Going back to reading after years on social media

“A reader lives a thousand lives before he dies… The man who never reads lives only one.” – George R.R. Martin

By Milena Parotti / 11.01.2020

Do you remember how nice it was to read books in your childhood? Between fantasy and adventure, we got lost in far away worlds that seemed very close to us. So close, that we could almost touch them, see them, hear them. Hours went by and we couldn’t move away from heroes and heroines, characters with superpowers, wizards and witches. Nowadays it’s not so easy to simply sit down and get lost in a good book, or at least not for everyone.

In the last 10 years smartphones and social media have been drawing our attention more and more. Many people among us, especially the young ones, spend around 2 or 3 hours per day glued to a smartphone, jumping from one social media to the next. We are more and more connected to each other, and this turned out to be a great technological help during the pandemic, as it allowed us to keep in touch with friends and family. At the same time, though, we are constantly distracted, even when we work, study, watch a movie or read a book.

Reading, most of all, is an activity that we find increasingly difficult and heavy. Our attention span and our concentration have reduced in time, we have gotten used to spending only a few seconds on every post, article, picture, or video that we see online. Reading, instead, is a linear activity that requires time. And time is something we think we never have enough of, as if someone stole it from us.

Maybe time was actually stolen; those 2 or 3 hours we spend daily  on social media, in the past we would have used to watch a movie, call far away friends, play board games or, why not, read a nice old book. And every year we promise ourselves to read more, because we know it would reduce our stress, improve our memory, make us learn new things, and simply make us feel better! But how can we get back those lost hours? With some commitment we can re-learn to read, to really read, with no distractions.

To this end, we at MH want to share with you three tips and tricks:

  1. Choose a book you really like

More often than not we promise ourselves we’re going to read the classics, those books everyone recommends, that you need to read at least once in your life. Nevertheless, those books are often the slowest ones, that require more attention, and that with our low attention span are not so easy to read. In order to go back to reading after many years on social media the best thing to do is to choose an easy and quick book, something captivating and maybe even funny. And even if you already own a lot of books to be read, it’s worth it to swing by the bookstore or the library and pick up a more suitable book that will help you start reading again.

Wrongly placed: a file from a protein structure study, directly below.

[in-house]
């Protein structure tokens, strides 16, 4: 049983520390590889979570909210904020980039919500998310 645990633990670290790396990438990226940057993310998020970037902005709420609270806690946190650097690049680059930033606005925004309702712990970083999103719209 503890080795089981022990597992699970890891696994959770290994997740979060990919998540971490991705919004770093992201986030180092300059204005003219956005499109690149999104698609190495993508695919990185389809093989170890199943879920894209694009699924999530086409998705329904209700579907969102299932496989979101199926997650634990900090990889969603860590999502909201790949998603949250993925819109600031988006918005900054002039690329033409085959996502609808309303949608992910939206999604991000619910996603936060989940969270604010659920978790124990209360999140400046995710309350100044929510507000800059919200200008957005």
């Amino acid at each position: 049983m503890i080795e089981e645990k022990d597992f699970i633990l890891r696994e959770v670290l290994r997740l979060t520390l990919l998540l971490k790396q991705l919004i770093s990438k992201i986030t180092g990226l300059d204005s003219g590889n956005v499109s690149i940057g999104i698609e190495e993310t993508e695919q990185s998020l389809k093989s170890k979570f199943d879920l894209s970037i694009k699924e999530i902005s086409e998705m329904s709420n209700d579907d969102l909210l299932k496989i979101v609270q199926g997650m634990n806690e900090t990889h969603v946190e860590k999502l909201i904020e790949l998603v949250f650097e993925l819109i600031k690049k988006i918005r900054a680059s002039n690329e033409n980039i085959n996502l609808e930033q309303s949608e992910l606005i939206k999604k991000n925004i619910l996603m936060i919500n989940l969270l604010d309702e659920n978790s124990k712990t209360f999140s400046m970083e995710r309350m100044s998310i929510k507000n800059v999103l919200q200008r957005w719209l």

1. Feel free to read when you want, as much as you want

How many times have we started the new year, on the 1st of January, thinking “this year I’m going to read 20, 30, or rather 50 books!”? But why are we asking ourselves to achieve unattainable goals? We read to relax and reduce stress, not to increase it! Among the Rights of the Reader by Daniel Pennac we also have: the right to skip, the right not to finish a book, and the right to dip in. Therefore, no more restrictions!

  1. Talk about books with other people

We don’t all have friends and relatives who enjoy reading, but we can always go back to technology if needed. Social media are not only tempter devils that distract us from reading, on the contrary. There is also a social network meant for readers: Goodreads. There, you can build your virtual bookshelves, discover new readings, take part in book discussions and a lot more. The most common social media are also useful in this sense, you can discover communities of readers (such as #bookstagram), where everyone can share reviews and advice. Or you can take part in virtual book clubs, and even create your own.

What about you? Which methods do you employ to dedicate some time to reading, without letting yourselves get distracted?


Milena Parotti (Italy)

Studies: Public and political communication

Languages: Italian, English, French, German

Europe is… a big family where differences are strengths.


Alex Jedwab (binational Swiss/British)
Studies: MA in English
Languages: English, French, German and Italian
Europe is... my home!

Author: alessandra

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